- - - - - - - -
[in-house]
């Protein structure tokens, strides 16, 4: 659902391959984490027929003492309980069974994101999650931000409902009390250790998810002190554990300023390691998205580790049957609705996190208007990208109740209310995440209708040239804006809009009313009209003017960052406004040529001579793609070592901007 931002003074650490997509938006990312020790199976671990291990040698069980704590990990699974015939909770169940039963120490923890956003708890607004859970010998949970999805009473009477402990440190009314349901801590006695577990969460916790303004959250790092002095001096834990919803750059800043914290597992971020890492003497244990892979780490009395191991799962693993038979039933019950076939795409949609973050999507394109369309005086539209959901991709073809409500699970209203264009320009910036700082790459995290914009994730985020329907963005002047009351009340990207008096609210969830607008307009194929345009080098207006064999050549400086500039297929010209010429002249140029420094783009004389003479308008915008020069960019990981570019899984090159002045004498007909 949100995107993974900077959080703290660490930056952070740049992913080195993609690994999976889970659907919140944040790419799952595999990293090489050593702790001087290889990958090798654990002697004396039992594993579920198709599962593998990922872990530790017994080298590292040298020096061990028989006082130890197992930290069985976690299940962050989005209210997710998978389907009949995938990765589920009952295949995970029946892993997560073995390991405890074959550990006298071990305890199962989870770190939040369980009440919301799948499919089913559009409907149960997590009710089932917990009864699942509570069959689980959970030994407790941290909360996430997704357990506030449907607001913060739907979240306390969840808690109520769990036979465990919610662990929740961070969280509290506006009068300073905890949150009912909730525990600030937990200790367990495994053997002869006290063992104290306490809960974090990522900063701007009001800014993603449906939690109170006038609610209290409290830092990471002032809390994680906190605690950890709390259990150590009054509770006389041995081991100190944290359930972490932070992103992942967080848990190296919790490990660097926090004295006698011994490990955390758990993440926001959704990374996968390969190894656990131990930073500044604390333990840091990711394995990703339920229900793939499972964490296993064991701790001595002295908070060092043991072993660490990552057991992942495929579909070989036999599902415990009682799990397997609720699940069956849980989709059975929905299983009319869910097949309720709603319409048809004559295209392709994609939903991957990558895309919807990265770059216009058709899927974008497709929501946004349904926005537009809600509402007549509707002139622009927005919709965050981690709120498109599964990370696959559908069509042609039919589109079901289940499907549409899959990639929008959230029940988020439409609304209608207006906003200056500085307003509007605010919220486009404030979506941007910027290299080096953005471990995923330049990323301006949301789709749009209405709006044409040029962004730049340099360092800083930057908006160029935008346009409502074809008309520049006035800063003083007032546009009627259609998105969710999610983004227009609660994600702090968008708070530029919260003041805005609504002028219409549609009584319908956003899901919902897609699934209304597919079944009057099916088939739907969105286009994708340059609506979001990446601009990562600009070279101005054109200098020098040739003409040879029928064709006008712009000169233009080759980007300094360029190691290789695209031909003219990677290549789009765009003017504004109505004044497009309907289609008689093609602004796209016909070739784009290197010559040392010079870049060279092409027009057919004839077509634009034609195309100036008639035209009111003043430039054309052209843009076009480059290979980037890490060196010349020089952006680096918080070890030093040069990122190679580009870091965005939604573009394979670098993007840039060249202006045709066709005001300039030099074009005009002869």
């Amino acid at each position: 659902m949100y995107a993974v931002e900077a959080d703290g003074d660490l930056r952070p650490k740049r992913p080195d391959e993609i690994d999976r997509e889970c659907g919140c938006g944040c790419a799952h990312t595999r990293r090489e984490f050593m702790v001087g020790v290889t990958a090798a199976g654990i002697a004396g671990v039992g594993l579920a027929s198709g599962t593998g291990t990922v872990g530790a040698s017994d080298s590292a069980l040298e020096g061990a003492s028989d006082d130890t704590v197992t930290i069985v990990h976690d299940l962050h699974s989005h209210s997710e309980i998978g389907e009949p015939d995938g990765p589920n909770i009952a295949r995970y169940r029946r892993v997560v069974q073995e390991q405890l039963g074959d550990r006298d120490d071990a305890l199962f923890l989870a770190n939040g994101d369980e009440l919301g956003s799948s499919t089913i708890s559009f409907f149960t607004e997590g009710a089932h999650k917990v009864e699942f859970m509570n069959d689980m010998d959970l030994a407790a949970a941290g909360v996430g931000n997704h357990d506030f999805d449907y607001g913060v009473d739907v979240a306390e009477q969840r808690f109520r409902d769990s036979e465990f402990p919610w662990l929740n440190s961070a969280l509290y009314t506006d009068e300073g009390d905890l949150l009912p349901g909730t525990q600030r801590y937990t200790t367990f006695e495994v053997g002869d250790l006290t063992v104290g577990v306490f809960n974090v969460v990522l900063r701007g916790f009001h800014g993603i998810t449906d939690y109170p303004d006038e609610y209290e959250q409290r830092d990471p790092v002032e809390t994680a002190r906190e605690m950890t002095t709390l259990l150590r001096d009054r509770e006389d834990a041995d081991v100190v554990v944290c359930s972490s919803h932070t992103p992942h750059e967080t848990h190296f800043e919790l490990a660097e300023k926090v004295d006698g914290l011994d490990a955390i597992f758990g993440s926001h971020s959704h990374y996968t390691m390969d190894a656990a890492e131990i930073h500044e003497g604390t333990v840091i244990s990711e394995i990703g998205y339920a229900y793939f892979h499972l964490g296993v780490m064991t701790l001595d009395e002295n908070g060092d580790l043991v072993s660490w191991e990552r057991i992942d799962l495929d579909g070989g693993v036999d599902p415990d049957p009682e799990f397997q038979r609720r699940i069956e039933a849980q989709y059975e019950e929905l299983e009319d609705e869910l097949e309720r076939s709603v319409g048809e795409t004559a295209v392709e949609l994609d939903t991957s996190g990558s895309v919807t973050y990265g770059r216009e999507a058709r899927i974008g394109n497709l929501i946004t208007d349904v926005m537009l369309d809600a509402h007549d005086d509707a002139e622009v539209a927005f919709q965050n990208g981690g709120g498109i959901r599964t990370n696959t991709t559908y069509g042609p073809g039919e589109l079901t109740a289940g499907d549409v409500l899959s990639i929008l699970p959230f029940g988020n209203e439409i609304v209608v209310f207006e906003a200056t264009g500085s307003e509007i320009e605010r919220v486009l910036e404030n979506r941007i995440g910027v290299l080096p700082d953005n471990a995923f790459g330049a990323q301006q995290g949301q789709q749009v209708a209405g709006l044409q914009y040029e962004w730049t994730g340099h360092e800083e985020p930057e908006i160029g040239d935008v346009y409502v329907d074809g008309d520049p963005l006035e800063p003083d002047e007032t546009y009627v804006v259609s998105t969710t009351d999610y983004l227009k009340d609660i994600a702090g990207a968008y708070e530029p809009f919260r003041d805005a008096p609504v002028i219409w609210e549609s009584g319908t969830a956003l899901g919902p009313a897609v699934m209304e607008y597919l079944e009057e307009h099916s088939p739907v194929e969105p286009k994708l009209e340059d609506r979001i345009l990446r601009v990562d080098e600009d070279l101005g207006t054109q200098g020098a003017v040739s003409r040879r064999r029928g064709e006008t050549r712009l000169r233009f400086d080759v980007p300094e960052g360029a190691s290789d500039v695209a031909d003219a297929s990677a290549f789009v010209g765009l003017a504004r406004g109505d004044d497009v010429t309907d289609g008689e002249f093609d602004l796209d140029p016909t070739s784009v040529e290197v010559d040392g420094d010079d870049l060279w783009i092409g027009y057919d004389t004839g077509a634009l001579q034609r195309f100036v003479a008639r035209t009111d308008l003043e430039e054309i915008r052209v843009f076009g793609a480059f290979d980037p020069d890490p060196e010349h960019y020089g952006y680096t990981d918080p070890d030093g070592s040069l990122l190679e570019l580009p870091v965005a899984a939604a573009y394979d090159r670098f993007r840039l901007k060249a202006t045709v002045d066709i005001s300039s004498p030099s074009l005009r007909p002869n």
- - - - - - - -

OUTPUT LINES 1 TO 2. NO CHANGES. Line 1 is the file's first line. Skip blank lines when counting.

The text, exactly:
[in-house]
């Protein structure tokens, strides 16, 4: 659902391959984490027929003492309980069974994101999650931000409902009390250790998810002190554990300023390691998205580790049957609705996190208007990208109740209310995440209708040239804006809009009313009209003017960052406004040529001579793609070592901007 931002003074650490997509938006990312020790199976671990291990040698069980704590990990699974015939909770169940039963120490923890956003708890607004859970010998949970999805009473009477402990440190009314349901801590006695577990969460916790303004959250790092002095001096834990919803750059800043914290597992971020890492003497244990892979780490009395191991799962693993038979039933019950076939795409949609973050999507394109369309005086539209959901991709073809409500699970209203264009320009910036700082790459995290914009994730985020329907963005002047009351009340990207008096609210969830607008307009194929345009080098207006064999050549400086500039297929010209010429002249140029420094783009004389003479308008915008020069960019990981570019899984090159002045004498007909 949100995107993974900077959080703290660490930056952070740049992913080195993609690994999976889970659907919140944040790419799952595999990293090489050593702790001087290889990958090798654990002697004396039992594993579920198709599962593998990922872990530790017994080298590292040298020096061990028989006082130890197992930290069985976690299940962050989005209210997710998978389907009949995938990765589920009952295949995970029946892993997560073995390991405890074959550990006298071990305890199962989870770190939040369980009440919301799948499919089913559009409907149960997590009710089932917990009864699942509570069959689980959970030994407790941290909360996430997704357990506030449907607001913060739907979240306390969840808690109520769990036979465990919610662990929740961070969280509290506006009068300073905890949150009912909730525990600030937990200790367990495994053997002869006290063992104290306490809960974090990522900063701007009001800014993603449906939690109170006038609610209290409290830092990471002032809390994680906190605690950890709390259990150590009054509770006389041995081991100190944290359930972490932070992103992942967080848990190296919790490990660097926090004295006698011994490990955390758990993440926001959704990374996968390969190894656990131990930073500044604390333990840091990711394995990703339920229900793939499972964490296993064991701790001595002295908070060092043991072993660490990552057991992942495929579909070989036999599902415990009682799990397997609720699940069956849980989709059975929905299983009319869910097949309720709603319409048809004559295209392709994609939903991957990558895309919807990265770059216009058709899927974008497709929501946004349904926005537009809600509402007549509707002139622009927005919709965050981690709120498109599964990370696959559908069509042609039919589109079901289940499907549409899959990639929008959230029940988020439409609304209608207006906003200056500085307003509007605010919220486009404030979506941007910027290299080096953005471990995923330049990323301006949301789709749009209405709006044409040029962004730049340099360092800083930057908006160029935008346009409502074809008309520049006035800063003083007032546009009627259609998105969710999610983004227009609660994600702090968008708070530029919260003041805005609504002028219409549609009584319908956003899901919902897609699934209304597919079944009057099916088939739907969105286009994708340059609506979001990446601009990562600009070279101005054109200098020098040739003409040879029928064709006008712009000169233009080759980007300094360029190691290789695209031909003219990677290549789009765009003017504004109505004044497009309907289609008689093609602004796209016909070739784009290197010559040392010079870049060279092409027009057919004839077509634009034609195309100036008639035209009111003043430039054309052209843009076009480059290979980037890490060196010349020089952006680096918080070890030093040069990122190679580009870091965005939604573009394979670098993007840039060249202006045709066709005001300039030099074009005009002869």